Curated Fine Meats opens in East Hampton
Curated Fine Meats looks like no other butcher shop you’ve ever seen. With its soaring ceiling, sleek shelving and sparse merchandising, the week-old East Hampton store looks more like a place to buy jewelry or luxury housewares than prime beef.
Adding to the serene atmosphere is the absence of most butcher-shop signifiers: That fresh smell with the barest hint of aging funk, the back and forth kibitzing of exacting customers and compliant countermen, the sounds of meat being slapped onto paper and plopped on the scale. Because at Curated, all the meat has been portioned, vacuum-sealed and priced. It’s literally grab, pay and go.
A new way to buy meat is precisely what Justin Aronoff was going for. At 29, he already owns two traditional butcher shops, Center Cuts in Roslyn and Mattituck. But, he said, “I had this concept for a quick-serve boutique butcher shop and East Hampton was the perfect place to do it.”
Facing ever-rising labor costs, Aronoff wanted to be able to handle a lot of customers quickly. “We had hundreds of people in on Saturday,” he said. “Most of them were in and out in five to 10 minutes and we needed four people to take care of them.” In Roslyn or Mattituck, the average time in store is more like 20 minutes, and there would be at least 10 people working behind the counter.
The advantages of using a Cryovac vacuum-seal go beyond convenience; it extends the shelf life of the meat. “With standard packaging,” he explained, “you can keep it four, five days in the fridge before you have to eat it, and if you want to freeze it you should do that sooner. With the Cryovac, it keeps perfectly two weeks in the fridge and you can freeze it at any point and there will be no loss of quality.”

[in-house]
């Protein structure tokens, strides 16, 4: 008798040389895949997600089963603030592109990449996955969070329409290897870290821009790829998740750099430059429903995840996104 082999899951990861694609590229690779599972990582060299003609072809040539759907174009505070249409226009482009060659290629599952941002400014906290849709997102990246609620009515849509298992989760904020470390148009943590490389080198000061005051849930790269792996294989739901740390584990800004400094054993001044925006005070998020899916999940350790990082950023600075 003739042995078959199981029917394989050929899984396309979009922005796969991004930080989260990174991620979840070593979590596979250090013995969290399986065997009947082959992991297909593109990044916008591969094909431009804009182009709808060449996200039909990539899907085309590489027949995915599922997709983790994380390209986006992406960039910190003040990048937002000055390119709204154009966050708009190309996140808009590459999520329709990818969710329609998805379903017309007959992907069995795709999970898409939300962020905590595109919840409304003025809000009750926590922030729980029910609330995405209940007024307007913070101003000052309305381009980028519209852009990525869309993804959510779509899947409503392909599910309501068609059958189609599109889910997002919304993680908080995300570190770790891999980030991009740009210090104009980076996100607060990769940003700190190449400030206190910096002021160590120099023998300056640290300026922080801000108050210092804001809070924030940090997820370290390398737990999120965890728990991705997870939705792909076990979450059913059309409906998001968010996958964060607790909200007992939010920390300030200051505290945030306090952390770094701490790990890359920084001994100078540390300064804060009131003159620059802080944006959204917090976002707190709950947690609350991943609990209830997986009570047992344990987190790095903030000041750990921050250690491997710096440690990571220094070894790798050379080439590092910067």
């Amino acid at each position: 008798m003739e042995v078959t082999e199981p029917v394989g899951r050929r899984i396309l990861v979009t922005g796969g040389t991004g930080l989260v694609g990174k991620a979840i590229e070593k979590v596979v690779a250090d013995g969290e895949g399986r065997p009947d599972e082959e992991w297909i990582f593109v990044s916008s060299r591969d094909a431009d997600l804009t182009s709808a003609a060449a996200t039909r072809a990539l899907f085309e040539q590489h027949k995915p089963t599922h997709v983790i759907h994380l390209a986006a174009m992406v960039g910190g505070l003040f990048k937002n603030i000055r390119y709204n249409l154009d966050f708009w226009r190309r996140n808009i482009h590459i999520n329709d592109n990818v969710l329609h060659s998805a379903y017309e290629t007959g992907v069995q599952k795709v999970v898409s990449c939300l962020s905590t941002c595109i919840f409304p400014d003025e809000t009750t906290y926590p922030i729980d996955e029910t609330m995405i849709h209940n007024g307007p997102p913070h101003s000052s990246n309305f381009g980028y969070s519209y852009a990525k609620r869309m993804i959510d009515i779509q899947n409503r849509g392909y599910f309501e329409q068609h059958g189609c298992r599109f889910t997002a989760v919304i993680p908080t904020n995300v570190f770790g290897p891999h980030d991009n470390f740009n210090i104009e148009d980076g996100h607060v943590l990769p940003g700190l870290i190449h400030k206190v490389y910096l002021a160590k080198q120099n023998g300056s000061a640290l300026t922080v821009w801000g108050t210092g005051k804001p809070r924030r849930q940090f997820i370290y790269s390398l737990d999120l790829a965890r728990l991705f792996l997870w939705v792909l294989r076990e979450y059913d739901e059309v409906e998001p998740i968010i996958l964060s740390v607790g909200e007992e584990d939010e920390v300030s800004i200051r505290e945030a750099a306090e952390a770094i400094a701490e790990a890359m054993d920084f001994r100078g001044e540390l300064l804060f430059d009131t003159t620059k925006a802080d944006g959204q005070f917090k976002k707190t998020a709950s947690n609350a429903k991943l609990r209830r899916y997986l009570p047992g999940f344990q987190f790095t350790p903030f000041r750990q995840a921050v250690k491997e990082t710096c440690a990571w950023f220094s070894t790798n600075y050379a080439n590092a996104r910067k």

The focal point of the shop is a transparent, illuminated, pullout vault — think of where Tiffany’s might keep the biggest diamonds — that displays three types of Wagyu, the Japanese breed that is prized for its richness. From Idaho-based Snake River Farms come boneless rib-eye, picanha (the trendy Brazilian cut that corresponds to the French culotte) and a titanic 48-ounce tomahawk that will run you $240. From Australia come bone-in rib-eyes and something that Aronoff calls “beef bacon” but which is actually smoked slices of navel (the fatty cut that is traditionally used to make pastrami).
Then there’s the Japanese Wagyu, so marbled that it looks pink rather than red. For a cool $149 / pound, you can enjoy an A5 (highest grade) rib-eye that is almost 50% intramuscular fat.
Wagyu represents the top of Curated’s beef range. You could economize (to a degree) with prime or dry-aged prime where the selection of cuts expands to include bone-in strips (59.99/pound), filet mignon, short ribs (English and flanken style) and more. There’s Berkshire pork, wild boar, chickens, ducks, quail, lamb chops, veal chops as well as Peter Luger’s bacon and steak sauce.
Ready for the grill are a number of burger blends (including Wagyu), marinated meats and wings and Pearl’s supernal hot dogs from Randolph, Massachusetts — plus all the coordinating Martin’s potato buns, Heinz ketchup and Gulden’s mustard.
Curated’s shelves also display a selection of non-meat-adjacent items: Oils and vinegars and condiments, spices and rubs, spiralized vegetables, fancy pastas, cured meats and smoked fish and cheese. A freezer case contains hors d’oeuvres and even some fish. Don't worry about keeping your purchases cold: Curated sends you on your way with an insulated bag and freezer pack.
The store’s topmost shelves are stocked with stylish melamine and resin tableware from Current Home, a luxury housewares shop in New York City and Scarsdale that happens to be owned by Aronoff’s aunt.
Curated Fine Meats, 338 Montauk Hwy., East Hampton; open Monday to Saturday from 9 a.m. to 6 p.m., Sunday from 10 a.m. to 6 p.m.; 631-527-5911, curatedfinemeats.com